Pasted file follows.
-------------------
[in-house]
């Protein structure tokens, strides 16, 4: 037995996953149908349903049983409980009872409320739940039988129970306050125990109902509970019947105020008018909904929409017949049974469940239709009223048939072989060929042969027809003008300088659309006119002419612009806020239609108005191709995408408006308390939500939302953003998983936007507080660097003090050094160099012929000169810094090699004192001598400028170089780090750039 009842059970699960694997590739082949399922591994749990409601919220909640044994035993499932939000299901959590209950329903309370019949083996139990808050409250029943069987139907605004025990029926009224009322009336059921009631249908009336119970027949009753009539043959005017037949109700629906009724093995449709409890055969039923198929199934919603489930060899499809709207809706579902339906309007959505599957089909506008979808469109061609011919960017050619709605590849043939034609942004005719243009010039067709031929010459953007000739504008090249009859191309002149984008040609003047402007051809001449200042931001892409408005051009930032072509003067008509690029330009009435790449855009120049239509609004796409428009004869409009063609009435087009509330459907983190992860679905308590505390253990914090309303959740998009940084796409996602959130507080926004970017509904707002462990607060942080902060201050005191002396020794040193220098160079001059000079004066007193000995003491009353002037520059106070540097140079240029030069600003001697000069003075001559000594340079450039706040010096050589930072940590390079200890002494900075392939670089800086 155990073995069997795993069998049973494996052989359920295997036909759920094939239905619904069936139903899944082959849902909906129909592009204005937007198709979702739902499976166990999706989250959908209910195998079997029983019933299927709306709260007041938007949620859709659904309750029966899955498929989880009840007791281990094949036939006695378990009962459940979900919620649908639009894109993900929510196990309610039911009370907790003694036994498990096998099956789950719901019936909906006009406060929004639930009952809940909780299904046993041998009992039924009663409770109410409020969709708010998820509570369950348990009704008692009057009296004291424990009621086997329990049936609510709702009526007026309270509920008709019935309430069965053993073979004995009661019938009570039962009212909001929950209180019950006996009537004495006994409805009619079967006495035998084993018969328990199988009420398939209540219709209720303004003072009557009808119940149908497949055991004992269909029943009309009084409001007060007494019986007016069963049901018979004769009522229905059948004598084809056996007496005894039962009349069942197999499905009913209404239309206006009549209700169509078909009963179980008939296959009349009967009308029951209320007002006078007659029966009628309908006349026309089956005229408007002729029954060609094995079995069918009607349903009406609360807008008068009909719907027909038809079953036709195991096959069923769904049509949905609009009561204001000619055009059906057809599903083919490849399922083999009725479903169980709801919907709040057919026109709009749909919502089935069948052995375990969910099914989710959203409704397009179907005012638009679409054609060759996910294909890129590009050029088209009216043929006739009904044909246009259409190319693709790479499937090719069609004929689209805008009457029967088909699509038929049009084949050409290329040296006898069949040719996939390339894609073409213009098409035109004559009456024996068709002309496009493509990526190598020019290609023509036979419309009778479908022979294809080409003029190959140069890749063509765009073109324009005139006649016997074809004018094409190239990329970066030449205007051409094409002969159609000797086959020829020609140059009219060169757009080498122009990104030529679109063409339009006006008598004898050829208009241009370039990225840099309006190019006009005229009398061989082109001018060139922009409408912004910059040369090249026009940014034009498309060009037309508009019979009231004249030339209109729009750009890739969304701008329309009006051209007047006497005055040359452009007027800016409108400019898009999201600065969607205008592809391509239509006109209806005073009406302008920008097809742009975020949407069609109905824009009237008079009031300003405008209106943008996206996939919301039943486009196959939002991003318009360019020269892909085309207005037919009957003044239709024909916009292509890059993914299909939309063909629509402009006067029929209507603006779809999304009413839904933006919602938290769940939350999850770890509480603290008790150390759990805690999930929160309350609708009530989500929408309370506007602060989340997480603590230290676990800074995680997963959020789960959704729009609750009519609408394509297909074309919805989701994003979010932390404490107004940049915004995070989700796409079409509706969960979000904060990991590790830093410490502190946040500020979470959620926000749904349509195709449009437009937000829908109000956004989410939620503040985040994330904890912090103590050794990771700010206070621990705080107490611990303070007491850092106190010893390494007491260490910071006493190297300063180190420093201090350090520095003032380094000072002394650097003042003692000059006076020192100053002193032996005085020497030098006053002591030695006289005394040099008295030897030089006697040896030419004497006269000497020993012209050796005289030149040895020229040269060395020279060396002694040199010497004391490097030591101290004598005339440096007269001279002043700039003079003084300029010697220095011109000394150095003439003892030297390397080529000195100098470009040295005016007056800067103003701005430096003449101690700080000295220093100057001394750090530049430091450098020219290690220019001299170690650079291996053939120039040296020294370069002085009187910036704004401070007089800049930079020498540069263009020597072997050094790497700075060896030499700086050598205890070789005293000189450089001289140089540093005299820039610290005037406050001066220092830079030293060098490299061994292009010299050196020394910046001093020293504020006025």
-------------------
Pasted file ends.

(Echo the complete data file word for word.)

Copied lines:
[in-house]
């Protein structure tokens, strides 16, 4: 037995996953149908349903049983409980009872409320739940039988129970306050125990109902509970019947105020008018909904929409017949049974469940239709009223048939072989060929042969027809003008300088659309006119002419612009806020239609108005191709995408408006308390939500939302953003998983936007507080660097003090050094160099012929000169810094090699004192001598400028170089780090750039 009842059970699960694997590739082949399922591994749990409601919220909640044994035993499932939000299901959590209950329903309370019949083996139990808050409250029943069987139907605004025990029926009224009322009336059921009631249908009336119970027949009753009539043959005017037949109700629906009724093995449709409890055969039923198929199934919603489930060899499809709207809706579902339906309007959505599957089909506008979808469109061609011919960017050619709605590849043939034609942004005719243009010039067709031929010459953007000739504008090249009859191309002149984008040609003047402007051809001449200042931001892409408005051009930032072509003067008509690029330009009435790449855009120049239509609004796409428009004869409009063609009435087009509330459907983190992860679905308590505390253990914090309303959740998009940084796409996602959130507080926004970017509904707002462990607060942080902060201050005191002396020794040193220098160079001059000079004066007193000995003491009353002037520059106070540097140079240029030069600003001697000069003075001559000594340079450039706040010096050589930072940590390079200890002494900075392939670089800086 155990073995069997795993069998049973494996052989359920295997036909759920094939239905619904069936139903899944082959849902909906129909592009204005937007198709979702739902499976166990999706989250959908209910195998079997029983019933299927709306709260007041938007949620859709659904309750029966899955498929989880009840007791281990094949036939006695378990009962459940979900919620649908639009894109993900929510196990309610039911009370907790003694036994498990096998099956789950719901019936909906006009406060929004639930009952809940909780299904046993041998009992039924009663409770109410409020969709708010998820509570369950348990009704008692009057009296004291424990009621086997329990049936609510709702009526007026309270509920008709019935309430069965053993073979004995009661019938009570039962009212909001929950209180019950006996009537004495006994409805009619079967006495035998084993018969328990199988009420398939209540219709209720303004003072009557009808119940149908497949055991004992269909029943009309009084409001007060007494019986007016069963049901018979004769009522229905059948004598084809056996007496005894039962009349069942197999499905009913209404239309206006009549209700169509078909009963179980008939296959009349009967009308029951209320007002006078007659029966009628309908006349026309089956005229408007002729029954060609094995079995069918009607349903009406609360807008008068009909719907027909038809079953036709195991096959069923769904049509949905609009009561204001000619055009059906057809599903083919490849399922083999009725479903169980709801919907709040057919026109709009749909919502089935069948052995375990969910099914989710959203409704397009179907005012638009679409054609060759996910294909890129590009050029088209009216043929006739009904044909246009259409190319693709790479499937090719069609004929689209805008009457029967088909699509038929049009084949050409290329040296006898069949040719996939390339894609073409213009098409035109004559009456024996068709002309496009493509990526190598020019290609023509036979419309009778479908022979294809080409003029190959140069890749063509765009073109324009005139006649016997074809004018094409190239990329970066030449205007051409094409002969159609000797086959020829020609140059009219060169757009080498122009990104030529679109063409339009006006008598004898050829208009241009370039990225840099309006190019006009005229009398061989082109001018060139922009409408912004910059040369090249026009940014034009498309060009037309508009019979009231004249030339209109729009750009890739969304701008329309009006051209007047006497005055040359452009007027800016409108400019898009999201600065969607205008592809391509239509006109209806005073009406302008920008097809742009975020949407069609109905824009009237008079009031300003405008209106943008996206996939919301039943486009196959939002991003318009360019020269892909085309207005037919009957003044239709024909916009292509890059993914299909939309063909629509402009006067029929209507603006779809999304009413839904933006919602938290769940939350999850770890509480603290008790150390759990805690999930929160309350609708009530989500929408309370506007602060989340997480603590230290676990800074995680997963959020789960959704729009609750009519609408394509297909074309919805989701994003979010932390404490107004940049915004995070989700796409079409509706969960979000904060990991590790830093410490502190946040500020979470959620926000749904349509195709449009437009937000829908109000956004989410939620503040985040994330904890912090103590050794990771700010206070621990705080107490611990303070007491850092106190010893390494007491260490910071006493190297300063180190420093201090350090520095003032380094000072002394650097003042003692000059006076020192100053002193032996005085020497030098006053002591030695006289005394040099008295030897030089006697040896030419004497006269000497020993012209050796005289030149040895020229040269060395020279060396002694040199010497004391490097030591101290004598005339440096007269001279002043700039003079003084300029010697220095011109000394150095003439003892030297390397080529000195100098470009040295005016007056800067103003701005430096003449101690700080000295220093100057001394750090530049430091450098020219290690220019001299170690650079291996053939120039040296020294370069002085009187910036704004401070007089800049930079020498540069263009020597072997050094790497700075060896030499700086050598205890070789005293000189450089001289140089540093005299820039610290005037406050001066220092830079030293060098490299061994292009010299050196020394910046001093020293504020006025």